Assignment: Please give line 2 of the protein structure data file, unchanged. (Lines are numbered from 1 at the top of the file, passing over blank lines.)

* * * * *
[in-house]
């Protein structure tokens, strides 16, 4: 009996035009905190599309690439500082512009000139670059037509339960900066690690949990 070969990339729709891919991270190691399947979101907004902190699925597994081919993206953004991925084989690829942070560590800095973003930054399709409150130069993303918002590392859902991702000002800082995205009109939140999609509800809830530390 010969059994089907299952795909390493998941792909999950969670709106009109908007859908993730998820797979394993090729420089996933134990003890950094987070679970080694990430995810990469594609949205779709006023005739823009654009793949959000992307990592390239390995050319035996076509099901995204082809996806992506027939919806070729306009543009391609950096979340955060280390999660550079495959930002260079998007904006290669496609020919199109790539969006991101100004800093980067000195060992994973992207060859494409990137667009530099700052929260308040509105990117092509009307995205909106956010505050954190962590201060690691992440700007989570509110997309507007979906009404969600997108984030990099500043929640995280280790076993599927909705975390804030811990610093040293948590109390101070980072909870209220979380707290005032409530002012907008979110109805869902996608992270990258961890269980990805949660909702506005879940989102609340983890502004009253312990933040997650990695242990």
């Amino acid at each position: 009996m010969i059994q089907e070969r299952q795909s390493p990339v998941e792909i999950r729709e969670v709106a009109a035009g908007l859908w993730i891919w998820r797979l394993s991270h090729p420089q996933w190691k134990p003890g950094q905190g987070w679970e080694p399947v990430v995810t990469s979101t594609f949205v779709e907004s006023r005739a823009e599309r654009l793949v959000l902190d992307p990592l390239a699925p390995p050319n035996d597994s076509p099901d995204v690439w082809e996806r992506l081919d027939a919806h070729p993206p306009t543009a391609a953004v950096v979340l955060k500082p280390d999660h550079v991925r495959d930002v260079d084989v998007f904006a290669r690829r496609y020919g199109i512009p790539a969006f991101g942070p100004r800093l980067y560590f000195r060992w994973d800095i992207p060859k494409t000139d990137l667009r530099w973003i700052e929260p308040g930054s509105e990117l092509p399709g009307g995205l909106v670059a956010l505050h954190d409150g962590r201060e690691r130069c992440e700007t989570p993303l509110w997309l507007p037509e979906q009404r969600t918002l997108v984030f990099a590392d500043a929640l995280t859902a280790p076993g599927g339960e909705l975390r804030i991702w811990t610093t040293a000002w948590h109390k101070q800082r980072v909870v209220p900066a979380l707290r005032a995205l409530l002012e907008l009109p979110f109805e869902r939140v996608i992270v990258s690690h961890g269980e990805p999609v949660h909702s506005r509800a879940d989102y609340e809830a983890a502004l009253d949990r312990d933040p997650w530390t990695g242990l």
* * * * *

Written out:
């Protein structure tokens, strides 16, 4: 009996035009905190599309690439500082512009000139670059037509339960900066690690949990 070969990339729709891919991270190691399947979101907004902190699925597994081919993206953004991925084989690829942070560590800095973003930054399709409150130069993303918002590392859902991702000002800082995205009109939140999609509800809830530390 010969059994089907299952795909390493998941792909999950969670709106009109908007859908993730998820797979394993090729420089996933134990003890950094987070679970080694990430995810990469594609949205779709006023005739823009654009793949959000992307990592390239390995050319035996076509099901995204082809996806992506027939919806070729306009543009391609950096979340955060280390999660550079495959930002260079998007904006290669496609020919199109790539969006991101100004800093980067000195060992994973992207060859494409990137667009530099700052929260308040509105990117092509009307995205909106956010505050954190962590201060690691992440700007989570509110997309507007979906009404969600997108984030990099500043929640995280280790076993599927909705975390804030811990610093040293948590109390101070980072909870209220979380707290005032409530002012907008979110109805869902996608992270990258961890269980990805949660909702506005879940989102609340983890502004009253312990933040997650990695242990």